01 of 05
Butcher Block Counters: Beautiful and Easy to DIY
Located in one of the most heavily used rooms in the house, kitchen countertops attract plenty of attention. So it makes perfect sense that you would want to get this surface right. Few countertop materials are as beautiful and long-lasting as natural wood. Not only that, wood butcher block counters are one of the least expensive countertop materials you can buy.
Butcher block counters have one quality that elevates them over many other counter materials: do-it-yourselfers can easily work with them. Bulky and hard to cut, quartz and stone countertops are best left in the hands of professionals. Even solid surface or laminate countertops, though easier to work with, are most often installed by the pros. By contrast, wood countertops are relative easy to fabricate, install, and finish on a do-it-yourself basis. Raw, close-grained butcher block slabs can be special-ordered from many home improvement and flooring companies.
Tools and Materials
Continue to 2 of 5 below.
- Raw butcher block slab
- Table saw or a circular saw equipped with a track system for precise long cuts
- Mineral oil
- Clean cotton rags
- Long strips of cardboard and painter's tape or 1/8-inch to 1/4-inch hardboard project panels
- Utility knife
- Oscillating electric sander
- (8) 1 1/2-inch zinc-plated corner braces
- (32) 1-inch brass Phillips drive wood screws
- Cordless drill equipped with a Phillips head driver bit
- Portable work light
- Electric belt sander (optional)
- Hot glue gun (optional)
- One-by-ten board (optional)
02 of 05
Create a Template
Rather than measuring out the dimensions of your butcher block countertop with a measuring tape, you will achieve more accurate measurements by creating a template.
One way to do this is with long strips of cardboard, each with a perfectly straight edge. However, it is usually worth spending a little bit more to purchase a thin, inexpensive type of wood called a project panel, since wood is less flexible than cardboard.
Lay out the strips on top of your existing countertop or on top of the kitchen base cabinets to form the perimeter of the countertop. Connect the strips with hot glue. Cutouts can be marked off by the template strips. Be sure, though, to connect any cutout templates to the larger perimeter cutout. Use a minimum of two strips to connect them.Continue to 3 of 5 below.
03 of 05
Cut the Countertop
For precise long cuts of large materials, it is best to use a table saw or a circular saw equipped with a Kreg Accu-Cut or other aluminum track system.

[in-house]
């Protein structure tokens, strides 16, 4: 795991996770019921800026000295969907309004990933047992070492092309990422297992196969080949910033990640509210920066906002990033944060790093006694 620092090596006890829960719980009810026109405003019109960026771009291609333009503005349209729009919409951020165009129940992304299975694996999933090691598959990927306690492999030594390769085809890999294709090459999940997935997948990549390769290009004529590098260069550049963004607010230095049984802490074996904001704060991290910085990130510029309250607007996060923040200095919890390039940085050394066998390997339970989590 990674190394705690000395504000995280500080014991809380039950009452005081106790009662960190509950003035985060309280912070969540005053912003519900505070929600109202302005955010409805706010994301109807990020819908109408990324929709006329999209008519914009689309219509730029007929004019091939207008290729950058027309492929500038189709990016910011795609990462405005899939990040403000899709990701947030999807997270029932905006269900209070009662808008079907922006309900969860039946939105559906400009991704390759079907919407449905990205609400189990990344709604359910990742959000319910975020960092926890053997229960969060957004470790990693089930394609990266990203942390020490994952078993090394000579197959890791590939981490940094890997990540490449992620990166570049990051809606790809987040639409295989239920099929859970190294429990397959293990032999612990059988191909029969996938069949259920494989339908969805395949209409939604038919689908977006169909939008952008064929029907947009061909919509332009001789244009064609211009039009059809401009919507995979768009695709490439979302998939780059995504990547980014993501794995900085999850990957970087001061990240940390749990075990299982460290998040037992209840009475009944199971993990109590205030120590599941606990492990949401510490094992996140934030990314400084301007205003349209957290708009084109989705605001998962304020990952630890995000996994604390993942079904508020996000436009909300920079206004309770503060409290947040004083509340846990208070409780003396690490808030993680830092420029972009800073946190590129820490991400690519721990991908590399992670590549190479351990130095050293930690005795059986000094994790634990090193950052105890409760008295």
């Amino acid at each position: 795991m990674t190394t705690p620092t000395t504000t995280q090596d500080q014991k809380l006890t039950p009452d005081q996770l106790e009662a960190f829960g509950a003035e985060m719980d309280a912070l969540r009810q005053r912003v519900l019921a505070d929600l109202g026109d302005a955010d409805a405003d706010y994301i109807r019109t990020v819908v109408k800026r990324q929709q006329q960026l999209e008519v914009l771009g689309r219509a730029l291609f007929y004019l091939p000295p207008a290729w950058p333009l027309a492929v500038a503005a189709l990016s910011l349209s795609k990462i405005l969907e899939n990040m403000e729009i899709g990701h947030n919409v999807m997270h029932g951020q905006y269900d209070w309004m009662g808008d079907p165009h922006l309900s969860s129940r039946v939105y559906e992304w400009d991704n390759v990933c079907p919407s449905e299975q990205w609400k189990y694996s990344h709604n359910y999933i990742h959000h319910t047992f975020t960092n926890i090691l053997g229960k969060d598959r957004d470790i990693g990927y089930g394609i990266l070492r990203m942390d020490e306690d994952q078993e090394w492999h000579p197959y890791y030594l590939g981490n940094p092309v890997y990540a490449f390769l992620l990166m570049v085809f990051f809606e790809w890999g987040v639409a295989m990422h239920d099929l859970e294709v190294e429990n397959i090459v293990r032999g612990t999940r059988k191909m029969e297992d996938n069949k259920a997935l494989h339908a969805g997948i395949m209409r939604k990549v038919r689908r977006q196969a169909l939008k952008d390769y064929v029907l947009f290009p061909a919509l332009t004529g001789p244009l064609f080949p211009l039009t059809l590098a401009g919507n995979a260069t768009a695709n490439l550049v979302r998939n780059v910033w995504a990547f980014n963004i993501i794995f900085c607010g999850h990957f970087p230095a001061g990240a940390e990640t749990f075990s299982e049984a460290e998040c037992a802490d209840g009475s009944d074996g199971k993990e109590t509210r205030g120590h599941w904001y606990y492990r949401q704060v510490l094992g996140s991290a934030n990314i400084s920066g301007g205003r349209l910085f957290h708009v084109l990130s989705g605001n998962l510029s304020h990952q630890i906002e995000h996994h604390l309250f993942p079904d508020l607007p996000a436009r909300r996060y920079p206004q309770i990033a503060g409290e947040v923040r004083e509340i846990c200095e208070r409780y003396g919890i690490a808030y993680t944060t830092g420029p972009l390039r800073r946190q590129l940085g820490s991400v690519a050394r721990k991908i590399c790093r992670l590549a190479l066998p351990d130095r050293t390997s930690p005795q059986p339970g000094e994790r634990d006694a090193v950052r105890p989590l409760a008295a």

However, if you wish to control costs, it is possible to use a straight board as a guide for your circular saw. One great tip offered by Rachel at Shades of Blue Interiors is to use a one-by-ten pine board as a guide. Make sure that the board is no thicker than 1-inch, so that the circular saw's motor can pass over it. The generous 10-inch width ensures that the saw will not hit the clamps holding the board to the countertop.Continue to 4 of 5 below.
04 of 05
Install the Countertop
Place the butcher block countertop on top of the base cabinets. Have a partner hold down the countertop firmly or place a heavy, padded weight on top.
Access the cabinet from underneath, bringing your portable work light, braces, screws, and drill with you.
Attach the L-shaped corner braces from the bottom of the butcher block countertop to perpendicular wood elements in the cabinets. Attach at the ends of the countertop. Most base cabinets will have wood braces running at one or more points through the middle of the cabinet on longer cabinets and on sink-base cabinets. Attach the braces to these elements, as well.
It can be tricky to drill upside-down while holding a bracket and drill. One tip that frees up a hand is to place a strong rare-earth magnet on the countertop, directly above the brace. This holds the brace steady, allowing you to better manage the drill and screws.Continue to 5 of 5 below.
05 of 05
Sand and Finish the Countertop
Use an electric sander with fine-grit sandpaper to smooth the surface of your butcher block countertop prior to sealing. Lower intensity oscillating sanders are best for surfaces that are already in good condition. Rougher surfaces will benefit from the wood-scouring power of a belt sander.
Butcher block countertops sealed with polyurethane will scratch and eventually lose their coating. One tip from Alex at the home blog Northstory is to forgo the heavy sealants and stick with mineral oil only. Rub the oil into the top surface with clean cotton rags. Be sure to apply oil around the inside and bottom of any sink cutouts before installing the sink.
Mineral oil should also be used for continued maintenance of your butcher block counter to close up the pores and keep its surface lustrous.